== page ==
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Prosopis pallida branch and seed pod

Mesquite flour is made from the dried and ground pods of the mesquite (some Prosopis spp.), a tree that grows throughout Mexico and the southwestern US in arid and drought-prone climates. The flour made from the long, beige-colored seedpods has a sweet, slightly nutty flavor and can be used in a wide variety of applications. It has a high-protein, low-glycemic content and can serve as a gluten-free replacement for flours that contain gluten.[1]

In the past, indigenous Americans relied on mesquite pods as an important food source.[2] The bean pods of the mesquite tree are dried and ground into a flour (pinole). This flour is rich in dietary fiber (25%) and protein (13%), and it is low in fat (around 3%) .[3] It also contains significant quantities of calcium, magnesium, potassium, iron, zinc, and the amino acid lysine.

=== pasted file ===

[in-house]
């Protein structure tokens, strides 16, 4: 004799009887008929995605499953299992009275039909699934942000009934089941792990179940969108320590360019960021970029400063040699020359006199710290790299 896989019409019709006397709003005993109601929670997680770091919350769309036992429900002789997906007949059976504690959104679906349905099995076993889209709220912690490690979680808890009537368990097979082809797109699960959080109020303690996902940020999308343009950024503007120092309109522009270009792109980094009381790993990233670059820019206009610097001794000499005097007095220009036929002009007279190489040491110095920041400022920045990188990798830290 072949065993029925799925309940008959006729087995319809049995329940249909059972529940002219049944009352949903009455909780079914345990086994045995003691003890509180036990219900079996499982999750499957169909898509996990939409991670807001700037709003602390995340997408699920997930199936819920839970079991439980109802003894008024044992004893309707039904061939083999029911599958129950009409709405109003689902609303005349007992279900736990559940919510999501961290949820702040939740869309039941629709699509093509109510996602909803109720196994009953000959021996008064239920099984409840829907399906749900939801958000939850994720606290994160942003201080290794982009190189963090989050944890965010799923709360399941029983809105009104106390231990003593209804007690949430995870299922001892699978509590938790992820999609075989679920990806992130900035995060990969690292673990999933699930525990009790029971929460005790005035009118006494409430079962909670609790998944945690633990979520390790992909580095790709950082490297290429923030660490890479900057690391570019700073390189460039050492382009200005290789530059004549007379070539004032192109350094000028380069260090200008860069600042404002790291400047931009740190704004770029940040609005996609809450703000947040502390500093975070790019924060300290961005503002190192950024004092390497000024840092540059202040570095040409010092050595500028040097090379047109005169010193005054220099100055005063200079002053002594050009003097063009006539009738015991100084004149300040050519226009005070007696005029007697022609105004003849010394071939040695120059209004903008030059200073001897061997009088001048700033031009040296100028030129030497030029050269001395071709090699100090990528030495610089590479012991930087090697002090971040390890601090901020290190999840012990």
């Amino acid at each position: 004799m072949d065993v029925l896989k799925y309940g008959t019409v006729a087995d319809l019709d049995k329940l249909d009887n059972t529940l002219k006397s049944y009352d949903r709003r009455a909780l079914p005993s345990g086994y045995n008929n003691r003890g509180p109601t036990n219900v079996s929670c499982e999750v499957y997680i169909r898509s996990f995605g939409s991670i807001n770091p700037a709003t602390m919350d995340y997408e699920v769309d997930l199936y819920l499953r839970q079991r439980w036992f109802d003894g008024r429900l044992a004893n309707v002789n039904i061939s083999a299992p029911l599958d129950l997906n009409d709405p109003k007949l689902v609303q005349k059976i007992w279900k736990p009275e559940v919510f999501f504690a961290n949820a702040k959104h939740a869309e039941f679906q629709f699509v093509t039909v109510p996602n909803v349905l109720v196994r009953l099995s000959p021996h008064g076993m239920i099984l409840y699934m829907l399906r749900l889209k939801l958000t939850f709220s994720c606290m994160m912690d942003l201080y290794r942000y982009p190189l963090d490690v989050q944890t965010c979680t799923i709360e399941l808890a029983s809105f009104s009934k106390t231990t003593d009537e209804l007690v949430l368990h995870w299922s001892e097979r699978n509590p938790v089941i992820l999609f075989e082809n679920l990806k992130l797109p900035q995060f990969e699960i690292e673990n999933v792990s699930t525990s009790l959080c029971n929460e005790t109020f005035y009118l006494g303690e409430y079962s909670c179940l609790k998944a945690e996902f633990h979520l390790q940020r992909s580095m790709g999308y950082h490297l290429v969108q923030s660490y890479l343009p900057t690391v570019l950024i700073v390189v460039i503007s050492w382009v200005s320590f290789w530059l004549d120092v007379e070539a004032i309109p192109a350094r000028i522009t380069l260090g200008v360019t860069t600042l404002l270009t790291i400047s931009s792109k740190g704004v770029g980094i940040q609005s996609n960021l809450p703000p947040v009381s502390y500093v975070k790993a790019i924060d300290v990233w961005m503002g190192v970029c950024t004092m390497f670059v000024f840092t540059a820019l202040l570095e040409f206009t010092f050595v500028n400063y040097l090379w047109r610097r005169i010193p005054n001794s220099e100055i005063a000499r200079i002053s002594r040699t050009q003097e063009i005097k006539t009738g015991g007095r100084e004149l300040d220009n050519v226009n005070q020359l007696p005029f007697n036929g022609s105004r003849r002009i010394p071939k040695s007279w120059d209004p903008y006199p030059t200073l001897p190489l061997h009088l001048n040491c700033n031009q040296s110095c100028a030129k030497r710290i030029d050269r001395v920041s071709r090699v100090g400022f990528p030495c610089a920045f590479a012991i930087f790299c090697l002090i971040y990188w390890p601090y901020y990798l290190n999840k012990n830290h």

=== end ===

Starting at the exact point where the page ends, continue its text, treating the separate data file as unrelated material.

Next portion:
ReferencesEdit

  1. ^ Deborah Small. "Native Cultures: Mesquite Flour". Deborah Small's Ethnobotany Blog. Retrieved 2012-08-26.
  2. ^ Honey mesquite in Texas
  3. ^ Mesquite, Medicinal Plants of the Southwest